I still like a good suspense or mystery story to read. If you are so inclined, feel free to indulge in my story. I wrote a historical romance, with a bit of intrigue for a compilation with three other authors. I hope you will find enjoyment from all the stories.Tammy Trail, Mary Vee, Pamela Thibodeaux

Major John Tennant has recently returned from his post on the frontier to find his home razed to the ground and his children in the care of strangers. He struggles to bring the man responsible for the murder of his family to  justice while providing for his children.

After her fiance is impressed into the Royal Navy, Elaine Henderson is willing to do anything to help her brothers fight against British oppression. For years she has carried a bitterness in her heart until Providence replaces it with two motherless children.

Get Star Spangled Suspense at Amazon

Where is Your Tribe?

 

By Tammy Trail

For the purpose of this article, I chose to research Facebook as a marketing tool. One source called Facebook obsolete, an unreliable venue to reach readers. Unless you have a fan base that likes and shares your post to garner interest, the news feeds in Facebook algorithms will not promote your posts unless you pay for it. Therefore, you must continuously engage your community to be noticed.

I have seen many author friends use Facebook to have virtual parties to promote new releases of their just-published work. Some parties are hosted by one author; other parties are hosted by several authors coming together to promote their work and to reach a new community of followers.

I polled a few of my author friends and asked the following questions.

  1. Were your expectations met by the number of participants who attended your Facebook party?
  2. Did it help with the sale of your book?
  3. Were you able to gather names for an email list or obtain more followers interested in your work?

Most authors felt that it was well worth the time to host a Facebook party. The authors who choose to join a group effort had more people attend their parties. Therefore, they had more folks to participate in the fun. These authors were able to reach new prospects by introducing themselves to an audience that may not have sought out their work simply because the author was unknown to the individual.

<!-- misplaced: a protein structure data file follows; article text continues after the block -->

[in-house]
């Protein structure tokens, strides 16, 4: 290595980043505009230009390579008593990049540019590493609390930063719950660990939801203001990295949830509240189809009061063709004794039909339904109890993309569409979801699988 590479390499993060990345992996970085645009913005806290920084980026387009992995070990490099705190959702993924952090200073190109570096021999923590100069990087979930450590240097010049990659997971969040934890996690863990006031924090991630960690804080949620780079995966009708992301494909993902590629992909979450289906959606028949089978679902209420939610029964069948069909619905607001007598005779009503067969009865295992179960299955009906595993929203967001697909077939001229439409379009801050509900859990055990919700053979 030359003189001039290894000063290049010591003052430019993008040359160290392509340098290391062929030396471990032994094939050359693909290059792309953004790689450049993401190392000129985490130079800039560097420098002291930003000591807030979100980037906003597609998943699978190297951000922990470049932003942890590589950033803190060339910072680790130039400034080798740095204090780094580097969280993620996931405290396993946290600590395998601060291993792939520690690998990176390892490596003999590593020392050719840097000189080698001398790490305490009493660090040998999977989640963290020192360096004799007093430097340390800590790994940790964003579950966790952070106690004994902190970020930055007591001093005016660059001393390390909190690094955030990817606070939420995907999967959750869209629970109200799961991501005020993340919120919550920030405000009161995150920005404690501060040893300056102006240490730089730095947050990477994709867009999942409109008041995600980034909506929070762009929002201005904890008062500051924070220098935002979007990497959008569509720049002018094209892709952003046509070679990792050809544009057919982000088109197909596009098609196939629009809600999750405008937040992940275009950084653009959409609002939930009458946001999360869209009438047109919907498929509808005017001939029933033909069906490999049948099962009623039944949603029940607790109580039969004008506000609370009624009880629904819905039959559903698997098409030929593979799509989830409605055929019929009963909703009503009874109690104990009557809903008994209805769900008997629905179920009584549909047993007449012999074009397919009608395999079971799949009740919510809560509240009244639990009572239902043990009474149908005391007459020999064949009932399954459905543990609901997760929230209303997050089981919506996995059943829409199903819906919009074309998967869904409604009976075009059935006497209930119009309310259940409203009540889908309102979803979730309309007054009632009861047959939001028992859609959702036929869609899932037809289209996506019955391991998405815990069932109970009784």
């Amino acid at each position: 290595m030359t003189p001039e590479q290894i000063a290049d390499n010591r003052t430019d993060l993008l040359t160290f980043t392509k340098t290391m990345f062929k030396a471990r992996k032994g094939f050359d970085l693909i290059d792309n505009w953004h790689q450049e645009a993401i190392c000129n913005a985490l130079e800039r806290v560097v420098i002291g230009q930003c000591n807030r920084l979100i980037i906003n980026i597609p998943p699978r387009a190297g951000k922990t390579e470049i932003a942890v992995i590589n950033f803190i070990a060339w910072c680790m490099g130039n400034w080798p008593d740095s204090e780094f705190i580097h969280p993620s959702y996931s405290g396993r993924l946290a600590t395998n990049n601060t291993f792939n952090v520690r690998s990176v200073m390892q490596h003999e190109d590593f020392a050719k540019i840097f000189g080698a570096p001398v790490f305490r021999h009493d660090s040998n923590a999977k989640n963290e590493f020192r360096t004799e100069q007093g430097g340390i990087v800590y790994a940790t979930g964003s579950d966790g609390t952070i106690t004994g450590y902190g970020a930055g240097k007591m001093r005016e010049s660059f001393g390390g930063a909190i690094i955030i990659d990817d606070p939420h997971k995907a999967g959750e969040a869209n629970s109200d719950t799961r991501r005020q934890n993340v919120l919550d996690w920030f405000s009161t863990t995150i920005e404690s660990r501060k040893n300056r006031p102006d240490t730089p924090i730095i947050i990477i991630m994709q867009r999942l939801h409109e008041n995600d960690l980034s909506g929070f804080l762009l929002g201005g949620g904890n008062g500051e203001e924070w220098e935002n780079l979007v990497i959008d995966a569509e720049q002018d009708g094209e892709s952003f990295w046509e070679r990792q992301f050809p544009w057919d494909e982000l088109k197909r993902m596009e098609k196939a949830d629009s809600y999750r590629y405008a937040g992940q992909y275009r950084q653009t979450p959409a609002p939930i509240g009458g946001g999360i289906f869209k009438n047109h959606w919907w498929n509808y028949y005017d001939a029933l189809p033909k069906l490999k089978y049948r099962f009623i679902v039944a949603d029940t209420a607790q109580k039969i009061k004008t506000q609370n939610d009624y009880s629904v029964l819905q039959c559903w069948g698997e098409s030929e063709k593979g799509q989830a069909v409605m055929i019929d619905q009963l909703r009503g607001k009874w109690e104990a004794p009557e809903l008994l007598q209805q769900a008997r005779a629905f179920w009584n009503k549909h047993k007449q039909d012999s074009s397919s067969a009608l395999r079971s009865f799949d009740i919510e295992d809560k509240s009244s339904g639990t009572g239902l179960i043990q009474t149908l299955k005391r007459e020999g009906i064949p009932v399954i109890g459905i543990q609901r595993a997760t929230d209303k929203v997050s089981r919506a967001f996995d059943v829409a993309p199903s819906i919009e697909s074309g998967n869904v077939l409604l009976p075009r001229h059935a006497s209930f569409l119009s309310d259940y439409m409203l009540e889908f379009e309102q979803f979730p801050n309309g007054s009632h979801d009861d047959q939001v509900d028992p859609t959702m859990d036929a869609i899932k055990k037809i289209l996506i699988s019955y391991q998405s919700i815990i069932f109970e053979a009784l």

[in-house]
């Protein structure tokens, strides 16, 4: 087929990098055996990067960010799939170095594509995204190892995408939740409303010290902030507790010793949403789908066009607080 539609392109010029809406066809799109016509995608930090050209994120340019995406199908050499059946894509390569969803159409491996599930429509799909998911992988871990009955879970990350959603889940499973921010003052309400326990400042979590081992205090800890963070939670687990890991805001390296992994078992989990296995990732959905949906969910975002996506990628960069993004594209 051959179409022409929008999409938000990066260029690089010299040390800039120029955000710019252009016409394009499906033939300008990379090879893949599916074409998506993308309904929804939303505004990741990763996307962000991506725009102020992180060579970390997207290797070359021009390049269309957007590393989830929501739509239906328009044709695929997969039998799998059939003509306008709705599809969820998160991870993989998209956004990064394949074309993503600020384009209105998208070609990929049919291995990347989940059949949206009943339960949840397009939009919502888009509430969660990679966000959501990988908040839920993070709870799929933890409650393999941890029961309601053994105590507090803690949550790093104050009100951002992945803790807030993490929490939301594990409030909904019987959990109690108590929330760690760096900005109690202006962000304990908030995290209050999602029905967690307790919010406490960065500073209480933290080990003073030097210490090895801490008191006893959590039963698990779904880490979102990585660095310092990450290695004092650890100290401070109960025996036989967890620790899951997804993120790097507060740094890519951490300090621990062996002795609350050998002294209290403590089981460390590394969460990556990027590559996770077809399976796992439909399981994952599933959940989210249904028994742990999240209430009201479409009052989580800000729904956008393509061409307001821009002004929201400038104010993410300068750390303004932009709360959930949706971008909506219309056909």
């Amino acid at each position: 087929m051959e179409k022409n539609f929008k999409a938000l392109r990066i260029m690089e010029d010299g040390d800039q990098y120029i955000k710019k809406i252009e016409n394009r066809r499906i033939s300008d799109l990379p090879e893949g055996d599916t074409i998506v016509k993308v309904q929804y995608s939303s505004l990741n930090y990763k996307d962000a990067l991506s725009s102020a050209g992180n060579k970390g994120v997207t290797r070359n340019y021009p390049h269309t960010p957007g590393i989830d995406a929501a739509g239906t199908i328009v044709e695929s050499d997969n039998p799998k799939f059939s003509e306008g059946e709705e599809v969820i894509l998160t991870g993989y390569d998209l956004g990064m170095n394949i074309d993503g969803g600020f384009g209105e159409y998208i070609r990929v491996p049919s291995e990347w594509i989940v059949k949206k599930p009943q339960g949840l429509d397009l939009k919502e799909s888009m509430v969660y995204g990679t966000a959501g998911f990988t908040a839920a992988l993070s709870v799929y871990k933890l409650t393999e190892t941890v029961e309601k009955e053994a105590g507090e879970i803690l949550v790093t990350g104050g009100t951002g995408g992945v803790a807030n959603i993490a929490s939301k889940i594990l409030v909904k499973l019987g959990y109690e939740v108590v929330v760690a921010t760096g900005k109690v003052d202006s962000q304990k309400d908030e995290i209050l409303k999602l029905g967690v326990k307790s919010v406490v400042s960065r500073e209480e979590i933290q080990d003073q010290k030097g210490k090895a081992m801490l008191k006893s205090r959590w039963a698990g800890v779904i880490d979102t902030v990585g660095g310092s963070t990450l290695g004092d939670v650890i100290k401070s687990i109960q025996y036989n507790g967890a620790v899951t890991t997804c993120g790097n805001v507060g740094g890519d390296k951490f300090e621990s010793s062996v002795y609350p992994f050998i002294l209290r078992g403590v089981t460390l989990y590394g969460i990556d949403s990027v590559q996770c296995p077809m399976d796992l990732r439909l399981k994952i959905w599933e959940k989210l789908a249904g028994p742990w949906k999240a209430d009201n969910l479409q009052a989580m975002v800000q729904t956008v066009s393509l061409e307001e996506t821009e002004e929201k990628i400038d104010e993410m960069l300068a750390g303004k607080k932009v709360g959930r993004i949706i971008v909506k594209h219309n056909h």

I was surprised to learn from my author poll that the purpose of having the Facebook party was not to sell books. Say what? I thought your main focus once you are published is to sell books. I realized that most of these well-loved authors care about their readers and choose to create a community or a tribe if you will. They enjoy the connection with those who love to read their books. Facebook parties can include raffles, giveaways, or teasers for the next book in a series. Some authors ask for input from their readers. For example, naming a character in their new work in progress. Others like giving a spoiler and letting the reader provide the rest of the plot for a scene in a new story.

The authors I polled didn’t gather names during their Facebook parties, they told me they have an author website for that purpose. Most felt they did garner more followers either on Facebook or their websites from participating in Facebook parties. The primary mission for the Facebook parties is for an author to introduce themselves to a possible readership, and to have fun! One author told me that after a book is published, it’s all about the reader. As an author, your job is to build a relationship with your reader, not to focus on yourself.

I also learned that I have my work cut out for me. I don’t have an author website or an author page on Facebook. I love to have fun. I love meeting people who are as passionate about history as I am and reading the same kind of books that I do. I guess without those folks, we would be the only one to read our beloved works of art. So, the next time you get an invite to a Facebook party, join in, have fun, meet new people. You already have something in common: the love of reading.

Click to Tweet: You already have something in common: the love of reading. @InspiredPrompt #marketing #writetip

Writing Prompt: Which famous author would you love to have stop by your Facebook party to launch your new book?